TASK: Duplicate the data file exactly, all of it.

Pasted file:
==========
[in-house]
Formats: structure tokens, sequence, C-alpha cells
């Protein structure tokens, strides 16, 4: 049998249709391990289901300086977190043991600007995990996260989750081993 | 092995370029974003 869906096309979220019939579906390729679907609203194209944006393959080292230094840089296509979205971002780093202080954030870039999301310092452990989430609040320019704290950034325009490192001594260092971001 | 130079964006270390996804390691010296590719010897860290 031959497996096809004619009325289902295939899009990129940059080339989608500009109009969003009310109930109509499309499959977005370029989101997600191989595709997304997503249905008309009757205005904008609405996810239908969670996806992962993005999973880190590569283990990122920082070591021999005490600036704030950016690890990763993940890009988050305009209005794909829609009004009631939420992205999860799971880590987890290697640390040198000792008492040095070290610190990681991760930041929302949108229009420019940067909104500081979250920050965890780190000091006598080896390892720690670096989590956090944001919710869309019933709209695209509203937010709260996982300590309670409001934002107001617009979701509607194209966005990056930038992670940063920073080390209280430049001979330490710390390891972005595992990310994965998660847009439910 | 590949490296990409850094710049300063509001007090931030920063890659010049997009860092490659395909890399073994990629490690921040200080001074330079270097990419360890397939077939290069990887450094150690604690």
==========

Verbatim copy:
[in-house]
Formats: structure tokens, sequence, C-alpha cells
């Protein structure tokens, strides 16, 4: 049998249709391990289901300086977190043991600007995990996260989750081993 | 092995370029974003 869906096309979220019939579906390729679907609203194209944006393959080292230094840089296509979205971002780093202080954030870039999301310092452990989430609040320019704290950034325009490192001594260092971001 | 130079964006270390996804390691010296590719010897860290 031959497996096809004619009325289902295939899009990129940059080339989608500009109009969003009310109930109509499309499959977005370029989101997600191989595709997304997503249905008309009757205005904008609405996810239908969670996806992962993005999973880190590569283990990122920082070591021999005490600036704030950016690890990763993940890009988050305009209005794909829609009004009631939420992205999860799971880590987890290697640390040198000792008492040095070290610190990681991760930041929302949108229009420019940067909104500081979250920050965890780190000091006598080896390892720690670096989590956090944001919710869309019933709209695209509203937010709260996982300590309670409001934002107001617009979701509607194209966005990056930038992670940063920073080390209280430049001979330490710390390891972005595992990310994965998660847009439910 | 590949490296990409850094710049300063509001007090931030920063890659010049997009860092490659395909890399073994990629490690921040200080001074330079270097990419360890397939077939290069990887450094150690604690």